Policy on use of animals in research
Why we fund animal research
Funding research that uses animals is not a decision we have taken lightly. But at the moment there are no alternatives for many important studies.
Often it's only when we look at a complete living system that combines genes, body chemicals and environmental factors, that we can really see what effect a new treatment or procedure might have if it was used on a person.
This is unlikely to change in the near future, but we're actively supporting innovative alternatives that can reduce the number of animals used in research. For example, our researchers are now growing human stem cells in a dish for basic experiments. And the MS Society Tissue Bank helps researchers all around the world use donated post-mortem tissue when this is a suitable alternative.
How animal testing helps MS research
Research using animals is vital in advancing our understanding of MS. And it's been critical in the development of new treatments. Many current Disease Modifying Therapies (DMTs) were only possible as a direct result of testing and experiments involving animals.
By law, new compounds must be shown to be safe and effective in animal studies before they can be tested in human clinical trials.
How animal research is regulated
All our research is reviewed by an independent ethical board, usually at a hospital or university. This is made up of both scientists and members of the public. Before any project can go ahead, the board must be persuaded that there is no suitable alternative to the use of animals.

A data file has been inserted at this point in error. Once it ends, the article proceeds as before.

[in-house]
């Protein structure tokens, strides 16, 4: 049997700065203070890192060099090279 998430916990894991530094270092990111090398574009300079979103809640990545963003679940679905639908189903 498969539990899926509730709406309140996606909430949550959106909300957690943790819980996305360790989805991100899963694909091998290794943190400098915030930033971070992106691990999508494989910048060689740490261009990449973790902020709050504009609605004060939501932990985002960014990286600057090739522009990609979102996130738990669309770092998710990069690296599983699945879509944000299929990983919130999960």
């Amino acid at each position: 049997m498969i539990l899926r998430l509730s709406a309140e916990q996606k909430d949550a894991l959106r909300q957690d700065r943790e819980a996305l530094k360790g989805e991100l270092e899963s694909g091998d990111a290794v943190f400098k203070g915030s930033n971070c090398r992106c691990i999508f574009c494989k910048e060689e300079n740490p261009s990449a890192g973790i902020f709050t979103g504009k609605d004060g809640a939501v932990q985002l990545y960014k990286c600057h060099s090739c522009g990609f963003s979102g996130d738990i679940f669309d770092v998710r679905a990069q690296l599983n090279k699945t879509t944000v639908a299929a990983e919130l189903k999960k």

All of the research we fund must comply with local laws and regulations. UK legislation is amongst the strictest in the world. It requires every institution, individual researcher and funded project to get a separate license from the Home Office before testing on animals is permitted.
As a member of the Association of Medical Research Charities (AMRC) we fully support their position statement on the use of animals in research. This means we expect all our researchers to follow the principle of the 3Rs of animal research:
- Reduce the number of animals used to the minimum necessary for a valid result;
- Refine experiments to minimise any pain, suffering or distress;
- Replace animal experiments with alternatives wherever possible.
What animal experiments we fund
Our current projects use mice, rats and small fish. We do not fund any research that uses primates. We are signatories to the Concordat on Openness. This commits scientists to be open and honest about the ways in which animals are used in medical research.